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ADV Pulse shared a list of the 7 adventure bikes they can't wait to arrive and no surprises at all the 901 and 501made the cut.


1. Yamaha Tenere 700 Rally Racer

If you got excited that Yamaha is offering a Rally Edition of its super popular Tenere 700, but were crushed by the news that it wouldn’t be coming to the U.S. as a whole bike, here’s something to celebrate: a Tenere 700 Rally Racer from Italian duo designer Oberdan Bezzi and builder Mauro Gessi set for production.

Unlike the factory rally special, which is largely cosmetic outside some beefed-up protective bits, the Rally Racer has the goods: increased suspension travel, bigger brakes and stronger wheels, a new swingarm and rear fuel tanks. To help offset the weight of the extra aluminum tanks, the duo is replacing bodywork and other components with carbon fiber or kevlar bits, indicating that this bike is for going, not just showing.

It shows well too, however, because Bezzi does not do ugly. The style is pure rally chic, flowing and muscular. Bezzi managed to maintain the Tenere’s lines, including the entire front fairing, while still coming up with a unique look. Illustrations show it in lovely shades of yellow, blue, silver and black-ivory, plus a stunning one-off that reportedly won’t be available to the public.

There’s no word on availability or pricing yet. Good things take time.

2. Ducati Desert X

Here’s a concept that takes fuel capacity seriously. Four tanks, four gas caps, spread between front and rear to equalize the weight of nearly eight gallons of gas. Fuel stops may get a little confusing, but all those miles between them should be fun, particularly if the final specs are anything close to what we saw at the EICMA show.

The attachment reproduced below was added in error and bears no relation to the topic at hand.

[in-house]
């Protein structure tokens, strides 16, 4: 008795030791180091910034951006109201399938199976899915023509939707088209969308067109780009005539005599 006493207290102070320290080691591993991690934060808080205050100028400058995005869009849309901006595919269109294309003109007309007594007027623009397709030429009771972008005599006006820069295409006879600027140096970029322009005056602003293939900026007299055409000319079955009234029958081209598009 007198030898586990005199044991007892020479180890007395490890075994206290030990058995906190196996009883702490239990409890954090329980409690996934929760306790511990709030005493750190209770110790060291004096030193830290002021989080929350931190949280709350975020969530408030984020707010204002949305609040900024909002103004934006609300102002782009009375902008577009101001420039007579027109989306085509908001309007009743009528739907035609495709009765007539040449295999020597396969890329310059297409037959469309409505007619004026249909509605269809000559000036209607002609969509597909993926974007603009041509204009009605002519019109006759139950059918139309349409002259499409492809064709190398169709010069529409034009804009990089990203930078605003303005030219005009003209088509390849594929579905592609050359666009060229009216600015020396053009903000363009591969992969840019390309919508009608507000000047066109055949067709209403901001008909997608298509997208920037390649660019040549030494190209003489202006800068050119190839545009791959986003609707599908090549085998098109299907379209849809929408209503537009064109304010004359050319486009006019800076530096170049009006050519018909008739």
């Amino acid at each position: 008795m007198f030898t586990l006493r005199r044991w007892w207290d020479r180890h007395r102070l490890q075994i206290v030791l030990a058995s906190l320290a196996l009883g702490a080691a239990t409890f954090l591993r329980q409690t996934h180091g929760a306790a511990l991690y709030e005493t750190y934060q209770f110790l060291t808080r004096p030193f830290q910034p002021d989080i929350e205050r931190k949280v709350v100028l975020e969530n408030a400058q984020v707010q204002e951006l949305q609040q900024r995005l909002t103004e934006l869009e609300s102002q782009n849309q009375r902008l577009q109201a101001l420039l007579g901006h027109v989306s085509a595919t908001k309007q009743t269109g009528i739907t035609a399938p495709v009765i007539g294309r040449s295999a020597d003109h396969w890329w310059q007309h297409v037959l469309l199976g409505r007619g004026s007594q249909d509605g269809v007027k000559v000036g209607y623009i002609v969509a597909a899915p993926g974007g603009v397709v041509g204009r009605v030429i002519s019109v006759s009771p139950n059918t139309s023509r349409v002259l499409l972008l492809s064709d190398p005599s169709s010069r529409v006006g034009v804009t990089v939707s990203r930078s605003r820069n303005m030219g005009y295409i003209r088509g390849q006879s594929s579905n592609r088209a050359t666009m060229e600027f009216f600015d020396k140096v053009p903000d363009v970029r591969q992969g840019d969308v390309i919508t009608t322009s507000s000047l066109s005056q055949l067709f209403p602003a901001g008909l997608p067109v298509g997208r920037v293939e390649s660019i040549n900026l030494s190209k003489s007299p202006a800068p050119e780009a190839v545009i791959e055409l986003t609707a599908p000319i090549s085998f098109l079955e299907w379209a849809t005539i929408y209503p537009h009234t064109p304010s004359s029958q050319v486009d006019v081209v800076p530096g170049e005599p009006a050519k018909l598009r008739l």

Powered by Ducati’s tried-and-true 1079cc, air-cooled, two-valve, Desmodromic L-twin that produces 86 hp at 7,500 rpm, the Desert X is the modern incarnation of the Cagiva Elefant —rally race bike which won the Paris-Dakar rally in 1990. The dual headlights (now LEDs), high windscreen and muscular good looks of the concept all point back to the Elefant. The 21” front/18” rear wheel combo, along with 8.3 inches of suspension travel, point to the fact this bike is designed to be used off-road, not just look the part. Modern touches like a TFT screen and carbon fiber skid plate abound. The concept bike deleted the passenger seat for a rack and had no passenger pegs, but that will likely change if this bike ever goes on sale.

3. Husqvarna Norden 901

The Husqvarna Norden 901 went from a show concept to a planned production model in about a month, an eye blink in moto launch terms. The company said all the positive feedback the concept bike received at last year’s EICMA helped push it toward making it a reality. The fact that it’s extensively based on the KTM 790 Adventure platform also smooths the way to the showroom floor. But still we wait.